So here we are, it’s the 18th March, the equinox is just around the corner, a quarter of the year is nearly gone and I can barely count on two hands the number of sunny days we have had so far this year.

Actually, we have probably had more than that but when I am at work it could be doing anything outside.  It’s usually sunny when I’m at work and horrible on my days off.  That has been the pattern so far this year and this is one of the main reasons why I am looking forward so much to retiring……….I just need some sunshine !!  Or at least not to have to go to work on the rare occasions when the sun is shining.

The forecast for the next few days is grim.  Very cold and more of the dreaded white stuff.  Nick is currently in India where it is 38°C and sunny (of course, what else would it be).

My theory is that this is why time flies.  During the first two months of the year I feel as if my life is on hold, just enduring the dark nights and the bad weather.  March is nearly always a huge disappointment and life remains on hold until Easter.

Still, I have only 11 days before our next trip to France and only 11 weeks left to work.  If you count the holidays and the fact that I only work three days per week (the sunny ones), that’s only 24 more days to be spent at work.  23½ by tomorrow lunchtime.  Not that I’m counting !!

Have a good week !!

14 March 2013


I think I can see where she’s coming from !!

(Thanks to Alex for this.)

12 March 2013


We take ours with snow !!


Whenever it is snowy or very cold outside we always have porridge for breakfast. There’s something comforting and nurturing about a lovely bowl of porridge, with slightly indulgent additions, that makes us feel better and sustains us until lunchtime.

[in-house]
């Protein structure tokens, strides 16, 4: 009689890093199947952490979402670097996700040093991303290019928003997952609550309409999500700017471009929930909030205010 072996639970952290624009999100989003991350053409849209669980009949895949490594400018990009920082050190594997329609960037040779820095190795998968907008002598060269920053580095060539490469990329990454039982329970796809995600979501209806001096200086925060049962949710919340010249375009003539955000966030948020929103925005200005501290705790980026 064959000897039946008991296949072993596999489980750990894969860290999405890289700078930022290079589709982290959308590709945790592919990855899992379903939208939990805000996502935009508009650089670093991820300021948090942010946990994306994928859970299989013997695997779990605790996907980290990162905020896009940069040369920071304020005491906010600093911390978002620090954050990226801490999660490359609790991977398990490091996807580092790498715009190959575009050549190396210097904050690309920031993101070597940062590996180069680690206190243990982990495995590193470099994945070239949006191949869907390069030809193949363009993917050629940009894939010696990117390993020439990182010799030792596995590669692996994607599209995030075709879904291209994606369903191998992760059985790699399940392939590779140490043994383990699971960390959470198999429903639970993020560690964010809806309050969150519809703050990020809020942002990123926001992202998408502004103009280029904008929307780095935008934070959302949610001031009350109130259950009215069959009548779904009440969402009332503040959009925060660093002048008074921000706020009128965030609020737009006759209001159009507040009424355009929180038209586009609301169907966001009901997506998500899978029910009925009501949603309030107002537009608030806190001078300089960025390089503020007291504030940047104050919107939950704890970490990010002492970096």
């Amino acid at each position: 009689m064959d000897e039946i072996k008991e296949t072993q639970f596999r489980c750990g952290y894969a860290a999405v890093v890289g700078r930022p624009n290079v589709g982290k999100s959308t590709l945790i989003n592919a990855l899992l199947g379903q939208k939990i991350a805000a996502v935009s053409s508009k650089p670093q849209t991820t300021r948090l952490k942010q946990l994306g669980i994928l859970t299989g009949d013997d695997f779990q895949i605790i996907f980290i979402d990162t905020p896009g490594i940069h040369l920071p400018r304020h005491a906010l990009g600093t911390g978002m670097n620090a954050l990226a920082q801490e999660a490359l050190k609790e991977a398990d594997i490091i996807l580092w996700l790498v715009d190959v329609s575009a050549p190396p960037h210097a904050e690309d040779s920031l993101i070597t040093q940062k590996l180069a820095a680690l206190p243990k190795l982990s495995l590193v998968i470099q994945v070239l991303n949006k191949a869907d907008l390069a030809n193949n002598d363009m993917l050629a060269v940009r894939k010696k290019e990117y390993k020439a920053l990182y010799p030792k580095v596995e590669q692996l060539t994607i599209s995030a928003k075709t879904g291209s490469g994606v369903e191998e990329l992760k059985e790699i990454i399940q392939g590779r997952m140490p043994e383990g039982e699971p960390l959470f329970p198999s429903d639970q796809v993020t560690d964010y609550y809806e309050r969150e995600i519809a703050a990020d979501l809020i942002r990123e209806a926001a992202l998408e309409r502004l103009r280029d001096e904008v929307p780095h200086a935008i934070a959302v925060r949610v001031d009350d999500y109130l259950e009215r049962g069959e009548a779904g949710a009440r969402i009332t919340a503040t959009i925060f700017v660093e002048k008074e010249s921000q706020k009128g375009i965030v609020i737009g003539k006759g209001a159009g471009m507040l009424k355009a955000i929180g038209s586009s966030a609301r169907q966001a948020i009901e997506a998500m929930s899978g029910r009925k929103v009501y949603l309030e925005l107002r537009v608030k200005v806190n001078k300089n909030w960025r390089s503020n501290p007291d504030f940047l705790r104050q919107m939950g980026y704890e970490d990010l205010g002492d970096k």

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It’s probably an instinct, or something we are programmed to do, having been fed porridge as youngsters, to keep us going through the lessons in cold classrooms until dinnertime (which is actually lunch time but at school it was always called dinner, not lunch, at noon).

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Porridge for two people:

1 mug porridge oats

1½ mugs milk

1 mug water

Put the above into a saucepan, bring to the boil and simmer for anything from five to twenty minutes, depending on how busy you are, how thick you like your porridge and whether or not you forget it’s on the stove while you’re putting you woolly socks on.


Add more milk or water to thin it a bit if necessary.  If too much of it is stuck to the bottom of the pan, start all over again and say nothing.  Lulu will help to destroy the evidence !!

Serve hot with brown sugar, golden syrup, honey, squeezy Carnation milk, apple compote, ordinary milk or whatever takes your fancy.  Also with mug of hot steaming coffee (or tea).

How do you like yours ??


10 March 2013



I took this picture exactly one year ago today, Sunday 11th March 2012.

We had been to London for our big day out on Saturday (to see Vincent and Flavia in Midnight Tango) and on Sunday the weather was glorious.  We had lunch outside in the sunshine.  (I rustled up a quiche from what we had in the fridge.)


This is how the weather is today, Sunday 10th March 2013.